fha 203k loan consultant

fha 203k loan consultant

fha 203k loan consultant

What is an FHA appraisal?

The FHA appraisal process is unique in that the appraiser basically performs double-duty as both an appraiser and an inspector. If you’re using an FHA loan to buy a home, the property must go through an FHA appraisal.

This is not an inspection, but the appraiser will check that the house meets certain safety standards in addition to determining the property value.

When you use a Conventional loan to buy a house, your appraiser is mainly concerned about the current market value of the property.

But when you use a federally-insured FHA loan, the appraiser has two objectives: Determine the house’s value, and inspect it to make sure it meets minimum standards for health and safety set by the Department of Housing and Urban Development (HUD).

The real difference between the two is the level of inspection that HUD requires in order to fund the loan.

If the FHA appraiser flags certain issues—peeling paint, loose handrails, or other safety issues—the loan is put on “hold” until they’re fixed. That’s not the case with a regular appraisal used for a Conventional home loan.

The Streamline 203k can help the house you want to pass the HUD inspection required for FHA loans.

The following list is a general idea of HUD requirements a home inspection may uncover.

While each item may seem fairly small, adding them up will tally up quite a bill.

Paying for them by financing the purchase with an FHA 203k Streamline will help spread the cost of it all over the life of the mortgage loan.

FHA Home Inspection Checklist

During an FHA home inspection, the appraiser will inspect and note major safety concerns. Here is a checklist of common items an FHA appraiser looks for:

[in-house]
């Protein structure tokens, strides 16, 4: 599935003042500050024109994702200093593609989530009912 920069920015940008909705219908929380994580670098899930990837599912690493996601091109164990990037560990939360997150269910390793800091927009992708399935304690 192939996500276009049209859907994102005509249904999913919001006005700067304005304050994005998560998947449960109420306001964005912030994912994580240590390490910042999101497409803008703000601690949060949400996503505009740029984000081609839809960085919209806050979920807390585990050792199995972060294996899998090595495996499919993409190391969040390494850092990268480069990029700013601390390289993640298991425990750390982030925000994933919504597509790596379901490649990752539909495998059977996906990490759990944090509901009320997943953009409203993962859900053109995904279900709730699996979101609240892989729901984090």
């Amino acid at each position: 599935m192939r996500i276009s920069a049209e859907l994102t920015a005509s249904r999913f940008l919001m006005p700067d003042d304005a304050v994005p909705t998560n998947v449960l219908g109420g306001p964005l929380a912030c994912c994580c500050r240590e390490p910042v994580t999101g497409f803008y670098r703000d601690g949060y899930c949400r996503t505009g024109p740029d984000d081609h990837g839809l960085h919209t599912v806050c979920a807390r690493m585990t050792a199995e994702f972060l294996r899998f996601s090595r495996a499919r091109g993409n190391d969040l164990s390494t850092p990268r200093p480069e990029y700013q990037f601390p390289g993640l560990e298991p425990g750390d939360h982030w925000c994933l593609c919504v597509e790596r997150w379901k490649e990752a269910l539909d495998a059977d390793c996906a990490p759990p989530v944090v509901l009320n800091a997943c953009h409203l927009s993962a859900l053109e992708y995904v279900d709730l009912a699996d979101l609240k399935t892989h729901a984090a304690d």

General Health and Safety

  • Foundation or structural defects
  • Whether the utilities (water, sewage, heat, and electricity) all work
  • Chipped or peeling paint in homes built before 1978
  • Incomplete renovations
  • Water damage
  • If the property is accessible to vehicles, especially emergency vehicles
  • Exposed wiring and uncovered junction boxes
  • Whether the house is too close to outside hazards, such as a leaking oil tank or a waste dump
  • Excessive noise, such as being close to an airport
  • Missing handrails


  • Leaky or defective roof and holes in the siding
  • Leaning or broken fencing
  • Doors that don’t properly open or close
  • Condition of gutters, chimney, stairs, railings, and porches
  • If swimming pools are up to code

Every Room

  • Whether each room has electricity
  • Whether each room has a window or door to the exterior to be used as a fire escape


  • Missing or broken appliances usually sold with a home, including stove and refrigerator
  • Broken or leaking sink


  • Broken or leaking toilet, sink, or tub/shower
  • No ventilation (either an exhaust fan or window)

Crawl space or basement

  • Basement moisture
  • Evidence of past or present standing water

Heating and Plumbing

  • Inoperable HVAC
  • Major plumbing issues and leaks

These are some of the common items an FHA appraiser looks for, but other issues that might make a house unsafe could keep it from passing


With the FHA 203k, you have 2 choices. You can utilize the Full 203k or the 203k Streamline.

Full 203k covers projects which total more than $35,000 or structural repairs.

It also requires a HUD consultant.

The Streamline 203k doesn’t require a consultant (although working with an experienced professional is generally a good move) and it does not cover structural repairs.

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